But it was during his last mission, from April to November 2021, that he fully embraced the endeavour, taking constant photos and sharing his passion with his colleagues in space.
"At first I was a bit of a Sunday photographer, then I really got a taste for it," Pesquet told AFP in an interview.
"When you to arrive at the station, you have that smartphone reflex: you see something great and want to immortalise it," he said.
"But quickly you are confronted with limitations, if you want to take photos at night, for example, or of precise targets with long lenses," he added.
"It's difficult because everything is manual".
Around a dozen cameras are available to astronauts on the ISS, some permanently installed on the Cupula observation module, some in the US laboratory which has a porthole looking down on Earth.
Despite only having a few hours of leisure time a day, Pesquet took 245,000 photos during his last tour.
"Many are not very good, but in six months there is a real progression curve," he said.
Throughout the photos of rivers, oceans, deserts, mountains, sunsets and sunrises, the astronaut's amazement at the world shines through.
"The planet is so vast and diverse that you still don't feel like you've seen everything. Even after 400 days in orbit, there are still some thing that surprise me, places I haven't seen," he said.
The speed of the station, which hurtles through space at 28,000 kilometres an hour, means that "we are never above the same area at the same time of day," he said.
One day, he was surprised to find out that the northern lights appeared blue from space.
Pesquet only managed to get a photo of the phenomenon because his US colleague Shane Kimbrough told him it was taking place, after spotting it out of his bedroom window.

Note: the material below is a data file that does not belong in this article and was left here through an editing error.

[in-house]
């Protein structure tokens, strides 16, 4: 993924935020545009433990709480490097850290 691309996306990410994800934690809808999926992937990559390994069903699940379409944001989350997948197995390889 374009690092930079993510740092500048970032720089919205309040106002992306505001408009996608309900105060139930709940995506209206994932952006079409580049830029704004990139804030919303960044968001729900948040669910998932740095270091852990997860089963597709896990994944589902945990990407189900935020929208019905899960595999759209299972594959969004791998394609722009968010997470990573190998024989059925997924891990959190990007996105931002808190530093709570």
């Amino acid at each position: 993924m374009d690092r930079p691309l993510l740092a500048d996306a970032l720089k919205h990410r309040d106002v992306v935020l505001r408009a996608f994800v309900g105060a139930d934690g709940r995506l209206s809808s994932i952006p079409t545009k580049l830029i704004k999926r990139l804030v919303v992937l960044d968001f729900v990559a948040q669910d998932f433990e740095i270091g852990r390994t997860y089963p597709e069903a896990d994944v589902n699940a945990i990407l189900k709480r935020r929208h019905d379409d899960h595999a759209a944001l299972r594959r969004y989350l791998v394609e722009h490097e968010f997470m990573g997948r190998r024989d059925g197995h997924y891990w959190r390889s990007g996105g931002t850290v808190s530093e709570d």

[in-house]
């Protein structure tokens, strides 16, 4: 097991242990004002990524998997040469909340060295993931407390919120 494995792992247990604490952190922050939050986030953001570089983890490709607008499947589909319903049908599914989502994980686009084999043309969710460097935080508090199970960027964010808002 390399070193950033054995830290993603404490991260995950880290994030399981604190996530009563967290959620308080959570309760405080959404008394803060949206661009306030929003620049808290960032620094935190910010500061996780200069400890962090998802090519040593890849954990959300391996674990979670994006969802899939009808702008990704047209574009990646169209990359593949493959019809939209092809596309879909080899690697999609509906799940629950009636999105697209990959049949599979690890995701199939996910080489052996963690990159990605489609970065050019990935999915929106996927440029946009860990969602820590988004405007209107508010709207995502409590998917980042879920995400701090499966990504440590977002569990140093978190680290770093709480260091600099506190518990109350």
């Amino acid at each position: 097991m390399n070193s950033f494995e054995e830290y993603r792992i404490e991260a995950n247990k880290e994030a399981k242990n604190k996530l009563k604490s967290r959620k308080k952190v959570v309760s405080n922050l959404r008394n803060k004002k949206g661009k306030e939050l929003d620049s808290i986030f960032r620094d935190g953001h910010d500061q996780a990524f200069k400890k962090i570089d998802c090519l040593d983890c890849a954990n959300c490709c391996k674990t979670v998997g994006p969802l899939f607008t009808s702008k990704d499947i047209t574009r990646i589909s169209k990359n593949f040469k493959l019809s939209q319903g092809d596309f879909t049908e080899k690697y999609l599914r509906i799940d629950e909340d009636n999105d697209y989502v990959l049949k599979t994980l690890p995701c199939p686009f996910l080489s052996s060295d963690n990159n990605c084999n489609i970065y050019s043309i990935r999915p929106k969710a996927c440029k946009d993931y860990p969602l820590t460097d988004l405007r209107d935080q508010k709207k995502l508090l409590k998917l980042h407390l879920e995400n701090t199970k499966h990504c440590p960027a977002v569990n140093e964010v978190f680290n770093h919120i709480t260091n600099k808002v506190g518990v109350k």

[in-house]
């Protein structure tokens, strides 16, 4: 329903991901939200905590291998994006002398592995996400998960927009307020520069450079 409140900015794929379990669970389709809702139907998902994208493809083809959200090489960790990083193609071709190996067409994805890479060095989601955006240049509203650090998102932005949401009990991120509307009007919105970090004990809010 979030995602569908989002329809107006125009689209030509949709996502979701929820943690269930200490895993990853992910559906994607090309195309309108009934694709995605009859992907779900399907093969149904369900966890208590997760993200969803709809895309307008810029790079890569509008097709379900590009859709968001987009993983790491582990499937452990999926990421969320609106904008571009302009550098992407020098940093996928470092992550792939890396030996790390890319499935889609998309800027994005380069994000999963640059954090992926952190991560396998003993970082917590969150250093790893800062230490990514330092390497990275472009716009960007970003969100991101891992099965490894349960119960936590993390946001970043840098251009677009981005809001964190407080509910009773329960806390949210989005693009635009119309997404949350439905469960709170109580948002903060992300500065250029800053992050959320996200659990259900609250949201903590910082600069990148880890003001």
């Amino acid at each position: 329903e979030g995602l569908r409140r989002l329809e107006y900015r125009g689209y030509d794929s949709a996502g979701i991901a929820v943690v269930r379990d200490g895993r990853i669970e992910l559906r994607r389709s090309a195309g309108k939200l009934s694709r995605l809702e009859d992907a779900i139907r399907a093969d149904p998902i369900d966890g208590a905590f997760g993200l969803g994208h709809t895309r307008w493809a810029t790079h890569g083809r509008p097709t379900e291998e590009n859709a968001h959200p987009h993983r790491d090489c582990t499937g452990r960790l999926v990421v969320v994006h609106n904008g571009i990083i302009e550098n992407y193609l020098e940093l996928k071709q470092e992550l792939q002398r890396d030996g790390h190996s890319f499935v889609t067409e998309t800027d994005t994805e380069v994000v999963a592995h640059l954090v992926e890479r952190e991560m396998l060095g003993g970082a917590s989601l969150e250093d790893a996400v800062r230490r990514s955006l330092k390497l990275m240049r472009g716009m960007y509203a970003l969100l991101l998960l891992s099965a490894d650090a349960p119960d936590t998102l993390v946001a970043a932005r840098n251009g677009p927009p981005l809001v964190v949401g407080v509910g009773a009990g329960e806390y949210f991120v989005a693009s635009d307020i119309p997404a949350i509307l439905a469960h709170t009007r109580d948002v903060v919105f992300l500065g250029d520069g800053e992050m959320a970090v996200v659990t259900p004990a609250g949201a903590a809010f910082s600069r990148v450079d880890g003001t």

But Pesquet did not only witness Earth's beauty.
He also captured images of a world in a state of degradation: the "sinister spectacle" of hurricanes, tornadoes and fires that stormed across the planet during his second stint of 200 days in space.
Pesquet described himself as a "helpless" witness to the carnage.
"What struck me the most were the fires. We could see the flames and smoke very clearly," he said, which gave the impression of "the end of the world."
"Like in the movies," he watched as entire regions were engulfed. Parts of southern Europe, British Columbia and California were "consumed little by little by a blanket of smoke," he added.
"I saw the difference just four years made," he said.
"My first mission was in winter and the second in summer, so it was normal that there were more fires—but overall I saw more violent phenomenona."
Without science "we would be lost in the face of the magnitude of the challenges" ahead, he said.
"It's not too late, but the longer we wait..." he trailed off.
"Every year we say 'now is the time act'—and it's the same the next year, we only make small changes without a strong global impact."
© 2022 AFP